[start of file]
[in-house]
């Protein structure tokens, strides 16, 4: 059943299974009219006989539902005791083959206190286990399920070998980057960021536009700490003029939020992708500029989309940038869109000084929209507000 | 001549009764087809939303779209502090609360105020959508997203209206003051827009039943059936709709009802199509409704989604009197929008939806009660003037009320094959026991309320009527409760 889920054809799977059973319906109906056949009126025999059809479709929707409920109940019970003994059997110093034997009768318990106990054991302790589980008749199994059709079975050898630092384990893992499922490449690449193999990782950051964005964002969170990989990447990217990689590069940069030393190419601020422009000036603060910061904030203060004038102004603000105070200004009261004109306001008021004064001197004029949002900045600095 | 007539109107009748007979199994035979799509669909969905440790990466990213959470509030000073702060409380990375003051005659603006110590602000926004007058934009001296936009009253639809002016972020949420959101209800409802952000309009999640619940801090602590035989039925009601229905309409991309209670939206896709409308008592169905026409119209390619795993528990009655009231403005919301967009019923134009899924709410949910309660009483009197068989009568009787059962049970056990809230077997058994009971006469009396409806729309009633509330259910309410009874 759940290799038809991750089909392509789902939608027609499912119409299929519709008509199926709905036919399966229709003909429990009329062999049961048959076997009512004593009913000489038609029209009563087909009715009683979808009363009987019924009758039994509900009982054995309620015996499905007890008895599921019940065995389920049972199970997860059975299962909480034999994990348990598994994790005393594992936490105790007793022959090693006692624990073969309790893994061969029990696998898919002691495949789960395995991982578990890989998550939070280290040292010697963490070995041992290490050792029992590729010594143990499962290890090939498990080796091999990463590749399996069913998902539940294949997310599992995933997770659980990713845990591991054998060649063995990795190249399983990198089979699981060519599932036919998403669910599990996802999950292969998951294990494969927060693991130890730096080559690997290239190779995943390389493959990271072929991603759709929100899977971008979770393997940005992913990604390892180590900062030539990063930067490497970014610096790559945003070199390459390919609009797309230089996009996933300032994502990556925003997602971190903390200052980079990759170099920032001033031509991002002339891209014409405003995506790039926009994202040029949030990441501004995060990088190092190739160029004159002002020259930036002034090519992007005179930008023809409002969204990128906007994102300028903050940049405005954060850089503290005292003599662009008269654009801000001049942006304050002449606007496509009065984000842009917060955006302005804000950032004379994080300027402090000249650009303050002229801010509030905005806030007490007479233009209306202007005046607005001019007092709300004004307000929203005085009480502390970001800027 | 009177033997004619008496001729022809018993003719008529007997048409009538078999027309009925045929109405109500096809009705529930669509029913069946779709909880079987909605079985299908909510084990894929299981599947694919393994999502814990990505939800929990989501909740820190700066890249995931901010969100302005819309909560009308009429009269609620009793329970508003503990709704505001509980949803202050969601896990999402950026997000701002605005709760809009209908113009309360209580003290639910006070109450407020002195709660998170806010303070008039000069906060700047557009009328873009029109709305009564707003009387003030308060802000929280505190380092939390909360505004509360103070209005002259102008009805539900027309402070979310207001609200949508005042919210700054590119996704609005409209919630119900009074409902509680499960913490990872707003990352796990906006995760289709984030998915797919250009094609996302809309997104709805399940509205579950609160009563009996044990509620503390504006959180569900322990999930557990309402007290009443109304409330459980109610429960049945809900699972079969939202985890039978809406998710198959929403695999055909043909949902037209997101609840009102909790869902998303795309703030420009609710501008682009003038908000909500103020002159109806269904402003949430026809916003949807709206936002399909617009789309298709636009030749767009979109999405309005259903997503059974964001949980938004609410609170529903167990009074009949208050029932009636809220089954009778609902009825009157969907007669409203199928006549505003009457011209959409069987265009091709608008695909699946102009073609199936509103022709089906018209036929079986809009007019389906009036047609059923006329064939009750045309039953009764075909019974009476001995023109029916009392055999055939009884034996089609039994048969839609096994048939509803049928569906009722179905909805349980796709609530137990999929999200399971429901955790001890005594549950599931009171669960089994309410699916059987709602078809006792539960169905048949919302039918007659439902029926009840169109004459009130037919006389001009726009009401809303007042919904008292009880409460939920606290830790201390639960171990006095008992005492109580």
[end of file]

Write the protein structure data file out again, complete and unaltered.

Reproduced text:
[in-house]
């Protein structure tokens, strides 16, 4: 059943299974009219006989539902005791083959206190286990399920070998980057960021536009700490003029939020992708500029989309940038869109000084929209507000 | 001549009764087809939303779209502090609360105020959508997203209206003051827009039943059936709709009802199509409704989604009197929008939806009660003037009320094959026991309320009527409760 889920054809799977059973319906109906056949009126025999059809479709929707409920109940019970003994059997110093034997009768318990106990054991302790589980008749199994059709079975050898630092384990893992499922490449690449193999990782950051964005964002969170990989990447990217990689590069940069030393190419601020422009000036603060910061904030203060004038102004603000105070200004009261004109306001008021004064001197004029949002900045600095 | 007539109107009748007979199994035979799509669909969905440790990466990213959470509030000073702060409380990375003051005659603006110590602000926004007058934009001296936009009253639809002016972020949420959101209800409802952000309009999640619940801090602590035989039925009601229905309409991309209670939206896709409308008592169905026409119209390619795993528990009655009231403005919301967009019923134009899924709410949910309660009483009197068989009568009787059962049970056990809230077997058994009971006469009396409806729309009633509330259910309410009874 759940290799038809991750089909392509789902939608027609499912119409299929519709008509199926709905036919399966229709003909429990009329062999049961048959076997009512004593009913000489038609029209009563087909009715009683979808009363009987019924009758039994509900009982054995309620015996499905007890008895599921019940065995389920049972199970997860059975299962909480034999994990348990598994994790005393594992936490105790007793022959090693006692624990073969309790893994061969029990696998898919002691495949789960395995991982578990890989998550939070280290040292010697963490070995041992290490050792029992590729010594143990499962290890090939498990080796091999990463590749399996069913998902539940294949997310599992995933997770659980990713845990591991054998060649063995990795190249399983990198089979699981060519599932036919998403669910599990996802999950292969998951294990494969927060693991130890730096080559690997290239190779995943390389493959990271072929991603759709929100899977971008979770393997940005992913990604390892180590900062030539990063930067490497970014610096790559945003070199390459390919609009797309230089996009996933300032994502990556925003997602971190903390200052980079990759170099920032001033031509991002002339891209014409405003995506790039926009994202040029949030990441501004995060990088190092190739160029004159002002020259930036002034090519992007005179930008023809409002969204990128906007994102300028903050940049405005954060850089503290005292003599662009008269654009801000001049942006304050002449606007496509009065984000842009917060955006302005804000950032004379994080300027402090000249650009303050002229801010509030905005806030007490007479233009209306202007005046607005001019007092709300004004307000929203005085009480502390970001800027 | 009177033997004619008496001729022809018993003719008529007997048409009538078999027309009925045929109405109500096809009705529930669509029913069946779709909880079987909605079985299908909510084990894929299981599947694919393994999502814990990505939800929990989501909740820190700066890249995931901010969100302005819309909560009308009429009269609620009793329970508003503990709704505001509980949803202050969601896990999402950026997000701002605005709760809009209908113009309360209580003290639910006070109450407020002195709660998170806010303070008039000069906060700047557009009328873009029109709305009564707003009387003030308060802000929280505190380092939390909360505004509360103070209005002259102008009805539900027309402070979310207001609200949508005042919210700054590119996704609005409209919630119900009074409902509680499960913490990872707003990352796990906006995760289709984030998915797919250009094609996302809309997104709805399940509205579950609160009563009996044990509620503390504006959180569900322990999930557990309402007290009443109304409330459980109610429960049945809900699972079969939202985890039978809406998710198959929403695999055909043909949902037209997101609840009102909790869902998303795309703030420009609710501008682009003038908000909500103020002159109806269904402003949430026809916003949807709206936002399909617009789309298709636009030749767009979109999405309005259903997503059974964001949980938004609410609170529903167990009074009949208050029932009636809220089954009778609902009825009157969907007669409203199928006549505003009457011209959409069987265009091709608008695909699946102009073609199936509103022709089906018209036929079986809009007019389906009036047609059923006329064939009750045309039953009764075909019974009476001995023109029916009392055999055939009884034996089609039994048969839609096994048939509803049928569906009722179905909805349980796709609530137990999929999200399971429901955790001890005594549950599931009171669960089994309410699916059987709602078809006792539960169905048949919302039918007659439902029926009840169109004459009130037919006389001009726009009401809303007042919904008292009880409460939920606290830790201390639960171990006095008992005492109580």